Woke up Elfy when I went to bed last night to discuss this (he will be along layer to add more) but one I had completely forgotten as I thought they were much later are the Moomin books by Tove Jansson,
They were published from the 1920's onwards, not sure when he English translations first came out though.
( they may not be sword and sorcery, but they do have their own theme park, which i think is very cool!)
"Logic, my dear Zoe, merely enables you to be wrong with authority." The Doctor - Wheel in Space

"It's not destiny!  It's a crazy scientist with a giant snake!" Sinbad - For Whom the Egg Shatters

Offline simonster

Re: Classic Fantasy, 1910-1960
« Reply #6 on: July 09, 2013, 10:59:34 PM »
And suddenly my 'to-read' list has grown an awful lot bigger. ;D

Thanks for all the suggestions, guys!  I've filtered them according to my own mysterious and unaccountable criteria (basically, reading the plot summary on Wikipedia and deciding whether it fits in with my personal notion of 'swords and sorcery' ;) ) and extended the list.  (Gormenghast has to go in because it's so well-known.  But while I have a soft spot for Enid Blyton, I haven't included any fantasy books specifically aimed at children.  Except for The Hobbit and Narnia because... Erm... I'm inconsistent. ::) )

Maybe it's just me, but I'm struck by how short the list is.  Of course, there were presumably hundreds of Conan rip-off short stories published in pulp magazines during that period, but not everything can be viewed as a classic.

But if I asked for similar suggestions for fantasy classics from the period 1960 to 1970, I imagine the list would be hundreds of times longer.  Was there something that kicked the genre into gear in the sixties (the reading habits of post-war teenagers? or a delayed reaction to The Lord of the Rings maybe?) or do you think it was just a gradual growth over time?

Offline Elfy

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Re: Classic Fantasy, 1910-1960
« Reply #7 on: July 10, 2013, 12:24:12 AM »
There's a lot of children's books that are classified as fantasy from that period, although this really exploded in the '60s. The first of Dodie Smith's Dalmatians books (101 Dalmatians was a book before Disney got their hands on it) came out on 1956, but I think the sequel (Starlight Barking) wasn't published until the '60s. The first of P.L Travers' Mary Poppins books came out in the 1930's. While Beatrix Potter self published The Tale of Peter Rabbit in 1901, and it was commercially published in 1902, she was still doing new books and stories right into the 1920's and there was one book published in 1930. This could have been in part the inspiration for the many talking animals that used to proliferate in Enid Blyton's work.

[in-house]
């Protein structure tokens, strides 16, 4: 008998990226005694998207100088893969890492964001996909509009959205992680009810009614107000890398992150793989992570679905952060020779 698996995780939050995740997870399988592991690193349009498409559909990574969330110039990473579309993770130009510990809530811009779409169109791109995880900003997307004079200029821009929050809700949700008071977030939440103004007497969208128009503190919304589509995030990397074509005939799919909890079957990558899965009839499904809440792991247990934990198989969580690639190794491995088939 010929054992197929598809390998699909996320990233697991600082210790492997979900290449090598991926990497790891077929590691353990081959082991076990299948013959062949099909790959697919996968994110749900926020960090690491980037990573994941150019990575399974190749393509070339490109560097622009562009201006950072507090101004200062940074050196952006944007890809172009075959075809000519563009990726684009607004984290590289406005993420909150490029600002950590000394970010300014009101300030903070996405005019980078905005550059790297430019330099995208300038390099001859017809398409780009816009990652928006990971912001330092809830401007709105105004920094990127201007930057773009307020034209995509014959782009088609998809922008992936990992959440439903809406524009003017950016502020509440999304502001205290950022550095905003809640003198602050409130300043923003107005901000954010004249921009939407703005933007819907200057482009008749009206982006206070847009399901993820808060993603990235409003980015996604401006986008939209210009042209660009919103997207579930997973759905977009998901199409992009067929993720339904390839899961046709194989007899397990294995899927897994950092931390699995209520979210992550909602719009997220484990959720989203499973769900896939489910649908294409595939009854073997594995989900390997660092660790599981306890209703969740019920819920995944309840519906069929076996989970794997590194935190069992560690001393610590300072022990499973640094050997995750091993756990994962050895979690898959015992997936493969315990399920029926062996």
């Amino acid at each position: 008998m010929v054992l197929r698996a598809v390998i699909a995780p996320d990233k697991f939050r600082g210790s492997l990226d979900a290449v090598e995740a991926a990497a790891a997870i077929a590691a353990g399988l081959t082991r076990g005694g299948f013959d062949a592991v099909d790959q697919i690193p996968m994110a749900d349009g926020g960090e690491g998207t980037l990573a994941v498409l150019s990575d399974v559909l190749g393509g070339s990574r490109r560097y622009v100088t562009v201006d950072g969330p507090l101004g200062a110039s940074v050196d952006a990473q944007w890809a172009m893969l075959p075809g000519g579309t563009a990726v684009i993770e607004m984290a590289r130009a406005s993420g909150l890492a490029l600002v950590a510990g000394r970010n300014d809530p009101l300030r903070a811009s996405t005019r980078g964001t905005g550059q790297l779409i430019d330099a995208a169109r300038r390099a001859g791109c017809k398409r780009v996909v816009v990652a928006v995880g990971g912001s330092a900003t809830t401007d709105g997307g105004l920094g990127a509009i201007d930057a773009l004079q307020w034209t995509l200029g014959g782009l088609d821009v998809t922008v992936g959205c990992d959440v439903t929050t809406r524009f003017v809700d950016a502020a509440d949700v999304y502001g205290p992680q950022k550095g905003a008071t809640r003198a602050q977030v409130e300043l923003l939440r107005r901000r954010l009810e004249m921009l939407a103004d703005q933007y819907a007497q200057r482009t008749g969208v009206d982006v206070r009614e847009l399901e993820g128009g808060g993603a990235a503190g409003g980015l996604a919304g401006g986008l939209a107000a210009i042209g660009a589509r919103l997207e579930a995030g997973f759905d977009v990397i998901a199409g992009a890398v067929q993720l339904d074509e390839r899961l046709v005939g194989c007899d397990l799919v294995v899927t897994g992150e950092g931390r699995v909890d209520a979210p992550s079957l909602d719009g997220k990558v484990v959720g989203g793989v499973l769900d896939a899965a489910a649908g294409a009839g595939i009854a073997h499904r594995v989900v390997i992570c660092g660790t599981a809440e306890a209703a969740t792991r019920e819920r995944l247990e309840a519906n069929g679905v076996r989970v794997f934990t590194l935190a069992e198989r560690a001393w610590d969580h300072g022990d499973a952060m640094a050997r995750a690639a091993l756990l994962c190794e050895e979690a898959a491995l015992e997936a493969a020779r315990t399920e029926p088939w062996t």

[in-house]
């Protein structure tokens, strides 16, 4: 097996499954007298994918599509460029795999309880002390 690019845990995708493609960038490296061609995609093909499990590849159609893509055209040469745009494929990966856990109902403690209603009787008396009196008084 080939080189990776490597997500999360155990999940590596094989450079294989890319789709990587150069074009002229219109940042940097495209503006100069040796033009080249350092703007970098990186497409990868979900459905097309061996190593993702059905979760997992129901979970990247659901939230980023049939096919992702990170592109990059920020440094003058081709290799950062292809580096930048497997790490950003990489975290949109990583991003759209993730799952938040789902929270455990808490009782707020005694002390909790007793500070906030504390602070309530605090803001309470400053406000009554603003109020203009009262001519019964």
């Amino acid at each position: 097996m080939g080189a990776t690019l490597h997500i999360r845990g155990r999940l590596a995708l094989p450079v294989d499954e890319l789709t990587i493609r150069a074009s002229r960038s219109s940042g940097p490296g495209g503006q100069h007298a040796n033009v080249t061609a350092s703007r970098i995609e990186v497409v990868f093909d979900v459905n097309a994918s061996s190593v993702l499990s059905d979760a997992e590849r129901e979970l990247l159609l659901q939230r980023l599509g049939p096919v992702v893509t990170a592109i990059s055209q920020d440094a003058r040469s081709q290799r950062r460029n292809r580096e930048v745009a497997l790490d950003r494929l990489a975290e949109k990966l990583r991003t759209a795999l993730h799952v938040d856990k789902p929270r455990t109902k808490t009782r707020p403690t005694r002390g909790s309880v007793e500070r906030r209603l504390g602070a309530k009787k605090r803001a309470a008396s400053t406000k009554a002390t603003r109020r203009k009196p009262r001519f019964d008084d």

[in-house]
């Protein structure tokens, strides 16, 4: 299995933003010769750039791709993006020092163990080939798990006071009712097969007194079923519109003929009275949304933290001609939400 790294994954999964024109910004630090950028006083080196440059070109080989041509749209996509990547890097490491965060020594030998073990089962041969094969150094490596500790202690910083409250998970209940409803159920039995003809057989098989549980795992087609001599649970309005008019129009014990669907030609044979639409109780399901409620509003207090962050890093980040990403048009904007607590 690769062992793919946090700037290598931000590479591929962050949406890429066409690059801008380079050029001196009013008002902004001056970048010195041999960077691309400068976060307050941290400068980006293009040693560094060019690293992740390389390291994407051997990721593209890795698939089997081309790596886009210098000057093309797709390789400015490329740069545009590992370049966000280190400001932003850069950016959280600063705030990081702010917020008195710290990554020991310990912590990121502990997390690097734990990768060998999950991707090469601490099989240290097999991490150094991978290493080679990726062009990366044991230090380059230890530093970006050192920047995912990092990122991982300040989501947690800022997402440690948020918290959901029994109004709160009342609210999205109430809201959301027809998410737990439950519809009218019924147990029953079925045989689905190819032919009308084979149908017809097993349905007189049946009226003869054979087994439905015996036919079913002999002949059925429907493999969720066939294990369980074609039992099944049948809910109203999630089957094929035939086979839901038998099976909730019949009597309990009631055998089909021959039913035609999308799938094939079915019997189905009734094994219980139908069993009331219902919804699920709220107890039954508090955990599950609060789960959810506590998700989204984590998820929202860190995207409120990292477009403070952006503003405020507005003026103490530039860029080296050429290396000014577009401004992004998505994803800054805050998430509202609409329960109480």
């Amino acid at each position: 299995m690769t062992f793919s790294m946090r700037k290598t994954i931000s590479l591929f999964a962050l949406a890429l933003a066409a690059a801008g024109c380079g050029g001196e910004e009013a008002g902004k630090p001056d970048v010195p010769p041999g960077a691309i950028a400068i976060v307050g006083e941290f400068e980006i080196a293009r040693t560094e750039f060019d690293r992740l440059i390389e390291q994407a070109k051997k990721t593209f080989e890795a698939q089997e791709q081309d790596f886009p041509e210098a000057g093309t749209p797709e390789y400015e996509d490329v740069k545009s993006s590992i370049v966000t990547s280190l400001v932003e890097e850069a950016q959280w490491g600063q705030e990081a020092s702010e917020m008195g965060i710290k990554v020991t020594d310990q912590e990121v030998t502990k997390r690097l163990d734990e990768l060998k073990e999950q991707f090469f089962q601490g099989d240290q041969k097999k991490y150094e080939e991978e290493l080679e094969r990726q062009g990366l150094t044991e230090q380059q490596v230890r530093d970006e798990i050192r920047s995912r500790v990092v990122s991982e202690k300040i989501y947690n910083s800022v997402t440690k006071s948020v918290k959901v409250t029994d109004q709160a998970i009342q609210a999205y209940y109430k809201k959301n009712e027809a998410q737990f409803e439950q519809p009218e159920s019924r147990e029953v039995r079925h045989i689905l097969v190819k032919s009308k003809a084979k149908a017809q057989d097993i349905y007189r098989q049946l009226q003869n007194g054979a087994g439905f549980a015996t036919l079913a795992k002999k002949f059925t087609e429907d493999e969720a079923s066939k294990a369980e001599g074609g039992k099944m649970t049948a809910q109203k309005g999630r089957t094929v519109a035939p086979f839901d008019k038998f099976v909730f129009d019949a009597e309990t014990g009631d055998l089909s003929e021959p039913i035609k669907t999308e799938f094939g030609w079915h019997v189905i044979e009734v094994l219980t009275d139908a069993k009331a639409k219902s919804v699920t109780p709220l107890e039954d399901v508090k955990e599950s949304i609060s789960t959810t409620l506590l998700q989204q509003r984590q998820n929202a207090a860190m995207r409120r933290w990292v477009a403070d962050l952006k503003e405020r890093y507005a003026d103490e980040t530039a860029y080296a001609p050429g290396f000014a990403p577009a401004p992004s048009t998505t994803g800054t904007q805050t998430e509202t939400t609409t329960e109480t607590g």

Ray Bradbury's Dandelion Wine came out in 1957, and that's a marvelous coming of age series of stories with a hint of fantasy.
Fletcher Pratt and Spraque De Camp's Harold Shea novels first appeared in the 40's.
It's only short by Charles Finney's The Circus of Doctor Lao is well worth your time to find and read and that was published in 1935.
I'd be remiss if I didn't mention James Hilton's Lost Horizon which gave the world the term Shangri-La. As an aside Hilton also wrote Goodbye Mr Chips and Mrs Miniver, so he was versatile.
It only just qualifies, but Alan Garner's The Weirdstone of Brisingamen came out in 1960.
Jane Gaskell's Strange Evil was published in 1957 when the author was 16. It may be hard to find now, but both China Mieville and John Clute have a lot of time for this. Mieville rating it as one of the top 10 examples of 'weird fiction'.
Hope Mirlees Lud in the Mist, which is at once whimsical and enchanting, also not dissimilar to Dunsany's The King of Elfland's Daughter was first published in the '20's.
John Myers Myers classic Silverlock appeared in 1949.
Sir Herbert Read's The Green Child inspired by the 12th century legend from Southern England about the otherworldly green children was published in 1935.
The utopian fantasy Islandia by Austin Tappan Wright came out in 1942.
Those are just a few. You have to look to find them, but the fantasy scene was thriving and far healthier than we think between 1910 and 1960.
I will expand your TBR pile.

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Offline Lejays17

Re: Classic Fantasy, 1910-1960
« Reply #8 on: July 10, 2013, 02:53:16 AM »
Thanks for all the suggestions, guys!  I've filtered them according to my own mysterious and unaccountable criteria (basically, reading the plot summary on Wikipedia and deciding whether it fits in with my personal notion of 'swords and sorcery' ;) ) and extended the list.  (Gormenghast has to go in because it's so well-known.  But while I have a soft spot for Enid Blyton, I haven't included any fantasy books specifically aimed at children.  Except for The Hobbit and Narnia because... Erm... I'm inconsistent. ::) )